Academic journal article Science Scope

Exoplanet Explosion

Academic journal article Science Scope

Exoplanet Explosion

Article excerpt

NASA's Kepler Mission has been searching for Earth-sized planets orbiting Sun-sized stars. Recently, NASA announced that more than 2,300 exoplanets had been identified using data from the Mission's specialized telescope. Three candidates in particular caught the media's attention in December: Kepler 22b, located in a habitable zone of orbit, but too large in size to support life; and Kepler 20e and 20f, Earth-sized planets in orbital zones too close to their stars to harbor life as we know it.

New discoveries like these are why astronomy excites the imagination of nearly everyone, not just Star Trek and other science fiction fans, but middle school students as well. Astronomy is a key curriculum topic in the current National Science Education Standards for grades 5-8, and is the first (ESS1) of three core ideas for Earth and Space Sciences found in chapter 7 of the newly released Framework for K-12 Science Education. 'The first core idea, ESS1: Earth's Place in the Universe, describes the universe as a whole and addresses its grand scale in both space and time. This idea includes the overall structure, composition, and history of the universe, the forces and processes by which the solar system operates, and Earth's planetary history" (NRC 2011, p. 7-2).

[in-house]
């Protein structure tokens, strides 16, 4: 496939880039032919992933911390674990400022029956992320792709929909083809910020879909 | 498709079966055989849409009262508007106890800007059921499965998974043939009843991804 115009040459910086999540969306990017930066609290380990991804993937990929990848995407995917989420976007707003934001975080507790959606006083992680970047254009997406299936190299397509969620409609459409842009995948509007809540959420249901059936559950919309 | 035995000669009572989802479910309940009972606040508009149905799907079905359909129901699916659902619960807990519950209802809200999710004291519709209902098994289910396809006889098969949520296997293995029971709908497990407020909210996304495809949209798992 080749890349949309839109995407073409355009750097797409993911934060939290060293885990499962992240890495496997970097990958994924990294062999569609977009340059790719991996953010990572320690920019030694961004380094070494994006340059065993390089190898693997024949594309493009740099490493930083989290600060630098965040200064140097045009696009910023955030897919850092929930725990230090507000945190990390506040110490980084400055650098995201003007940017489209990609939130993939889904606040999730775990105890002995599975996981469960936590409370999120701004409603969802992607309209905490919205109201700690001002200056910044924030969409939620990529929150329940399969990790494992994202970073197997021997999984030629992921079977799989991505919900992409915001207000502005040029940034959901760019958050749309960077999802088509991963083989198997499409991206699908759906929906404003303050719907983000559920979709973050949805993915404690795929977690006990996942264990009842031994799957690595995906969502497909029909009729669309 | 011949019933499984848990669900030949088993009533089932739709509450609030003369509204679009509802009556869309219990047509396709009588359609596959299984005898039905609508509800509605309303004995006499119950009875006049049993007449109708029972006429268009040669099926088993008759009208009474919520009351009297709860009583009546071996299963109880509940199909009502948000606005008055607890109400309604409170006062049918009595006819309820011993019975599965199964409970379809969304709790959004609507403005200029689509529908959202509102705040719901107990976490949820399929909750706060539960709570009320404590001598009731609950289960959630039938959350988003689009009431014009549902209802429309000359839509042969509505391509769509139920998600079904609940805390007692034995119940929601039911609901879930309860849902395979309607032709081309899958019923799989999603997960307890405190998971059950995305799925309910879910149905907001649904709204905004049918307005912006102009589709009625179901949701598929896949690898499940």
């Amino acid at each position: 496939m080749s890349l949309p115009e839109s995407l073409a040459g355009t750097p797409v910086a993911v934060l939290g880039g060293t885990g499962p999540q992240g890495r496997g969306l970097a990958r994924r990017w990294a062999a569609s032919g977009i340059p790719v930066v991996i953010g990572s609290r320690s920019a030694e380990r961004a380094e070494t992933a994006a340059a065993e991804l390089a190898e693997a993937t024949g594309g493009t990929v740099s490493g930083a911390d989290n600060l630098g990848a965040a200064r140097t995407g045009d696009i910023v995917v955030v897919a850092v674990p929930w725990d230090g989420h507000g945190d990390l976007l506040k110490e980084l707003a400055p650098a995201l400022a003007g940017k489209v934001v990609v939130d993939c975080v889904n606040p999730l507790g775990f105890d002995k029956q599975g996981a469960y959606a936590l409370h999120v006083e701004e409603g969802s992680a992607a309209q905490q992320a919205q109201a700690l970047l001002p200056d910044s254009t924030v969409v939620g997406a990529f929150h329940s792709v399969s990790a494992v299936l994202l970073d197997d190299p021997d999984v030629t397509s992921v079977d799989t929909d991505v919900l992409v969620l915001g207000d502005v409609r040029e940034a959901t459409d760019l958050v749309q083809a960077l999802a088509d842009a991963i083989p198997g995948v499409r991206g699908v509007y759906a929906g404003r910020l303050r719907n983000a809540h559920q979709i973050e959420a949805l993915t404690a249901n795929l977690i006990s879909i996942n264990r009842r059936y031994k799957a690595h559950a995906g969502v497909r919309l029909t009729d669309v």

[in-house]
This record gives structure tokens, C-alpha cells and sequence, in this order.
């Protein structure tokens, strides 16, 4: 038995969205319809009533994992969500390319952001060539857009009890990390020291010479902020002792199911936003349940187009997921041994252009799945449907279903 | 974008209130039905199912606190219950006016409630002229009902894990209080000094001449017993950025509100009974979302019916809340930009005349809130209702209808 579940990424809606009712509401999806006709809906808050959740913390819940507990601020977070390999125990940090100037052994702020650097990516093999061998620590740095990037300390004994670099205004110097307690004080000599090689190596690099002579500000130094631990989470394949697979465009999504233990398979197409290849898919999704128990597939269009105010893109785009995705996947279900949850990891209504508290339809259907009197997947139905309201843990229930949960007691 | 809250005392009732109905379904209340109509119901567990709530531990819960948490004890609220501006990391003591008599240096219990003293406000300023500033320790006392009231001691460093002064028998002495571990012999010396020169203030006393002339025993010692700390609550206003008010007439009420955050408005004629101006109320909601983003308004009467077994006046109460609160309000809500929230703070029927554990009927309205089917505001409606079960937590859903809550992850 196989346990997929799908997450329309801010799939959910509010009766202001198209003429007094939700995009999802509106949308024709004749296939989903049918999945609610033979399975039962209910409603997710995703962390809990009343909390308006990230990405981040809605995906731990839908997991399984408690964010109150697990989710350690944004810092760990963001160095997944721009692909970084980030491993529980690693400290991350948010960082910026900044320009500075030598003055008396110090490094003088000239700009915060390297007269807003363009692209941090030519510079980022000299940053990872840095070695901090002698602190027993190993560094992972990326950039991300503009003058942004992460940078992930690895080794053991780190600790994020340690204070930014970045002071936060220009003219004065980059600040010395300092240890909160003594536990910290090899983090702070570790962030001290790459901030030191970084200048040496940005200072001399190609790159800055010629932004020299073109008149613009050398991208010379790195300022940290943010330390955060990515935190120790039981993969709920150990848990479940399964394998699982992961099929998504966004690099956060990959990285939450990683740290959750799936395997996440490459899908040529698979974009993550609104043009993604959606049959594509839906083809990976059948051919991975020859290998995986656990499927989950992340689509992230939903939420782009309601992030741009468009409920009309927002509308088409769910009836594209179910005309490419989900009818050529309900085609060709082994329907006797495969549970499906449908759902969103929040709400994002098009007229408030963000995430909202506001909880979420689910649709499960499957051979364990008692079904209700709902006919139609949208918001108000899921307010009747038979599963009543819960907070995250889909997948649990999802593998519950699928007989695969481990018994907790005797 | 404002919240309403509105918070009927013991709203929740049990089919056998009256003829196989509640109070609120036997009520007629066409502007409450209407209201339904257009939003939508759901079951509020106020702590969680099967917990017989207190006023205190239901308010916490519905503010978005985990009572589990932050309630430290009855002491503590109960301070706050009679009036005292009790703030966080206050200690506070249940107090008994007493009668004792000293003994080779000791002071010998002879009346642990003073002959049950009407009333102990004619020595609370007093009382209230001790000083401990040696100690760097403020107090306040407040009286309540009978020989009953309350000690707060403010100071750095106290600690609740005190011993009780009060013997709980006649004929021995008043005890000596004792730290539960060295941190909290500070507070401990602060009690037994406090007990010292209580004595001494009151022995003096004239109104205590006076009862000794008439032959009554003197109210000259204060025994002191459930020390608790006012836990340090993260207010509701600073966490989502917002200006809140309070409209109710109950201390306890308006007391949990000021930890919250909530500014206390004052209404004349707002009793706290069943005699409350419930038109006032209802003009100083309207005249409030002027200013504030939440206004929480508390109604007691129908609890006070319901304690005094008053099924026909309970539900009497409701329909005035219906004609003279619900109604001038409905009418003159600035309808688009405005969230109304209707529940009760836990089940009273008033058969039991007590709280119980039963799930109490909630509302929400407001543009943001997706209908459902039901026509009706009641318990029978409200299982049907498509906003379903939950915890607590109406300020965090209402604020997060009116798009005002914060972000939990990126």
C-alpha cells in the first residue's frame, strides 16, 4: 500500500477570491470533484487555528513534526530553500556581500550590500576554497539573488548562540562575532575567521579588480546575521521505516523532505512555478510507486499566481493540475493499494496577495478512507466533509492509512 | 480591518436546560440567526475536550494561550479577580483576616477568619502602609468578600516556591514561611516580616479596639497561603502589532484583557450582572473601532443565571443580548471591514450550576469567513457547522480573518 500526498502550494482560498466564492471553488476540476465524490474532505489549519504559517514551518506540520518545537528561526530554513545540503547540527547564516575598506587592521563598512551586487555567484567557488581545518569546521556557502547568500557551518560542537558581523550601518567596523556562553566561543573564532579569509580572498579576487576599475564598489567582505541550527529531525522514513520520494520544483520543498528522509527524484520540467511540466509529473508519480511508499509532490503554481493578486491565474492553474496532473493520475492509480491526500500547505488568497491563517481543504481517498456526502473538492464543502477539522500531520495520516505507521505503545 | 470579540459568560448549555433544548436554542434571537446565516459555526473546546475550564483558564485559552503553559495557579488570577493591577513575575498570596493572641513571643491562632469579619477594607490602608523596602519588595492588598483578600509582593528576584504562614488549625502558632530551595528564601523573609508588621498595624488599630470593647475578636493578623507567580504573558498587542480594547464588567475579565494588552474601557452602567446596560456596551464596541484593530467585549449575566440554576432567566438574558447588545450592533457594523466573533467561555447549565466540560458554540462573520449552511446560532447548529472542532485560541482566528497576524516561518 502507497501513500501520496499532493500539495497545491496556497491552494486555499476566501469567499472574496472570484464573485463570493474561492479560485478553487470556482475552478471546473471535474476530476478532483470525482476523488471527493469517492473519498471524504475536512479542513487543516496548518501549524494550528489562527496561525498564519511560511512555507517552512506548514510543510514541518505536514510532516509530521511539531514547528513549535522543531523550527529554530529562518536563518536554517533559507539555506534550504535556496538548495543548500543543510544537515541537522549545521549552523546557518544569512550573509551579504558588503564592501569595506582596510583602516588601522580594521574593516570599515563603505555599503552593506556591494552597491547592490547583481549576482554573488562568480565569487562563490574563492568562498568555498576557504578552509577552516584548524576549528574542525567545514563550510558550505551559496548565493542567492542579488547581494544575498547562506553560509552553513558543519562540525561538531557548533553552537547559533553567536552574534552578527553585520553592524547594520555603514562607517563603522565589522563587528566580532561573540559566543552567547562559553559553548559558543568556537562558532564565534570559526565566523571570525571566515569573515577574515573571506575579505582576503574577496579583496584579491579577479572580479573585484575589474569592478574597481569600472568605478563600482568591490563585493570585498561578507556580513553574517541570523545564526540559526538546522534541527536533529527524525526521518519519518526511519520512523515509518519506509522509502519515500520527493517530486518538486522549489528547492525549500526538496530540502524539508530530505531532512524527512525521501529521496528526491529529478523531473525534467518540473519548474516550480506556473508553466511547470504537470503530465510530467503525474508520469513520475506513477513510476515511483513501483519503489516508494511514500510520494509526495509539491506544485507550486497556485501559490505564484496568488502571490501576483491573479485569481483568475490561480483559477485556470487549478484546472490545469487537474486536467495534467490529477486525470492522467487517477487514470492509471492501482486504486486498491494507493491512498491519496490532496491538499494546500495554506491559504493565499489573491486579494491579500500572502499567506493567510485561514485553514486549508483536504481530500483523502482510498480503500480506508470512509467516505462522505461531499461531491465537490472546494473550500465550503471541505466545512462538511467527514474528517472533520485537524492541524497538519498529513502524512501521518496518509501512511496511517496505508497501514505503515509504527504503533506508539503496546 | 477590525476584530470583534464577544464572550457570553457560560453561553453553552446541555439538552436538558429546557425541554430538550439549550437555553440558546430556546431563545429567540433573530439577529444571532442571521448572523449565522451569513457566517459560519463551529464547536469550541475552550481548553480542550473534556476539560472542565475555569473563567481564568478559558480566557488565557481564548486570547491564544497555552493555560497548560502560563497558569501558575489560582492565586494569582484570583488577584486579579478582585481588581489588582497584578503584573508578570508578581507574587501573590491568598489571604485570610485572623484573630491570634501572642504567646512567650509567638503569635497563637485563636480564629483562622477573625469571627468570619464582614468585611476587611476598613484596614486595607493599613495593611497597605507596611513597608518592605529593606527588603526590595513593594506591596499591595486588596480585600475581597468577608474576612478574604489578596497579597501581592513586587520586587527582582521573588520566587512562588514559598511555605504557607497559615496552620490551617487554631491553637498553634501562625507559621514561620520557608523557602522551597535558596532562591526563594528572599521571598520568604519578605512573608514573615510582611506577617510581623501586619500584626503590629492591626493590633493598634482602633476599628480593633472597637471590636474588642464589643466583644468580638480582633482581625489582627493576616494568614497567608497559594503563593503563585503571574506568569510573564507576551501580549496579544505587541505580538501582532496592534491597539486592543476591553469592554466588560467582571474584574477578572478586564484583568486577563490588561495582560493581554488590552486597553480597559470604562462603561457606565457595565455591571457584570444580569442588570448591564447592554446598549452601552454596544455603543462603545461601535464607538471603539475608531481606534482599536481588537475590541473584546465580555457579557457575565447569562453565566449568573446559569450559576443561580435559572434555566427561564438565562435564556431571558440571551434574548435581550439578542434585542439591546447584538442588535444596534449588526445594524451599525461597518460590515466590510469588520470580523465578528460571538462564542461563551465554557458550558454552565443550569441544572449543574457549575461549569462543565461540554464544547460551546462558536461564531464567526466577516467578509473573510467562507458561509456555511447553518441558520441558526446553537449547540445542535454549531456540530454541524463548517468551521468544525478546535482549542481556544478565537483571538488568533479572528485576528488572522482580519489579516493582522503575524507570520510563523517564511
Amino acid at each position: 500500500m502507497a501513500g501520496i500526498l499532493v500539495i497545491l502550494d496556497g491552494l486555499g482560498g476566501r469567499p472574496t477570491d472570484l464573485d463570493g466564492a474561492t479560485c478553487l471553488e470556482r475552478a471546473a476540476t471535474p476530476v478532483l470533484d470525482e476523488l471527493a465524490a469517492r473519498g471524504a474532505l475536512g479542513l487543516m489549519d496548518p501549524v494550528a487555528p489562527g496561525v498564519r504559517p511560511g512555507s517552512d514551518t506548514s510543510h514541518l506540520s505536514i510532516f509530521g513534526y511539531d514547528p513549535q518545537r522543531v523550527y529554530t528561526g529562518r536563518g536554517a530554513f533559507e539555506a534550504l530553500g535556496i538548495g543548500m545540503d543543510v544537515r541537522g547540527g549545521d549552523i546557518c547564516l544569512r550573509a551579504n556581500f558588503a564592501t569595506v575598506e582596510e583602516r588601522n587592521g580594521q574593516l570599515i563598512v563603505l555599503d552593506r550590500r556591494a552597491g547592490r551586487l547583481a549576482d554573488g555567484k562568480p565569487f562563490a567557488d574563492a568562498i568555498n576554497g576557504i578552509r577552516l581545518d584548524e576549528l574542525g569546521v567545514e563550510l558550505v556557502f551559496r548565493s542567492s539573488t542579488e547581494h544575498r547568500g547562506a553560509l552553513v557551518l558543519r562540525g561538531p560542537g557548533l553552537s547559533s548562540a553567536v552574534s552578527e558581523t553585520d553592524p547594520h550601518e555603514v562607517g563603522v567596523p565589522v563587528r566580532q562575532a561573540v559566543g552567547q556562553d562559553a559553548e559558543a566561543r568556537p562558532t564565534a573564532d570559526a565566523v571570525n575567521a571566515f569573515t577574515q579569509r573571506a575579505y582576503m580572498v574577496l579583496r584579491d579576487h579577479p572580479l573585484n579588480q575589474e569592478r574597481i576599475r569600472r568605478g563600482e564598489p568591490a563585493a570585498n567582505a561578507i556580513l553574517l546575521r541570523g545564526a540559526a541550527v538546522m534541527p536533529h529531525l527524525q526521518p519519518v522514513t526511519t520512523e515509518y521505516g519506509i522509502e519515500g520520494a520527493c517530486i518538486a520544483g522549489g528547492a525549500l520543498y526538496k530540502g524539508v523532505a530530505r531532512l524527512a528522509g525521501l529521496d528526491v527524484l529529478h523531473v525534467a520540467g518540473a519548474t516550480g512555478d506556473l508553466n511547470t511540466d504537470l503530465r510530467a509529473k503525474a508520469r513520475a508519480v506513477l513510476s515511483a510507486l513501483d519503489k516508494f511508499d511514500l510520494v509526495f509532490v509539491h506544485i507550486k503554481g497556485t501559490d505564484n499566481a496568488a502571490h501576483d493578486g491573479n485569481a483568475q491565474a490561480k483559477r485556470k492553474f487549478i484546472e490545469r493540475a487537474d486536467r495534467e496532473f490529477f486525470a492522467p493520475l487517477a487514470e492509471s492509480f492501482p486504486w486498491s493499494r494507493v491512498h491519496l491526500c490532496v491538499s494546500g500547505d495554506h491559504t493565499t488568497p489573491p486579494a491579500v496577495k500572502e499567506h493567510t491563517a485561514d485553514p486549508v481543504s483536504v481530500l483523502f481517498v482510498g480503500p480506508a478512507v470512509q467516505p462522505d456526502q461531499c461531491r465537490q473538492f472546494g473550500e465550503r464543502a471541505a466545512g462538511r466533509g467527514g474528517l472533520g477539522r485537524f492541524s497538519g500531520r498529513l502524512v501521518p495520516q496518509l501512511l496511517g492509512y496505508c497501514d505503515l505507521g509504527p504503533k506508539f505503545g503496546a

A vivid imagination and a sense of excitement is not sufficient enough for students to fully understand the impact of announcements like those from NASA or to meet the educational goals outlined by the newly released Framework. …

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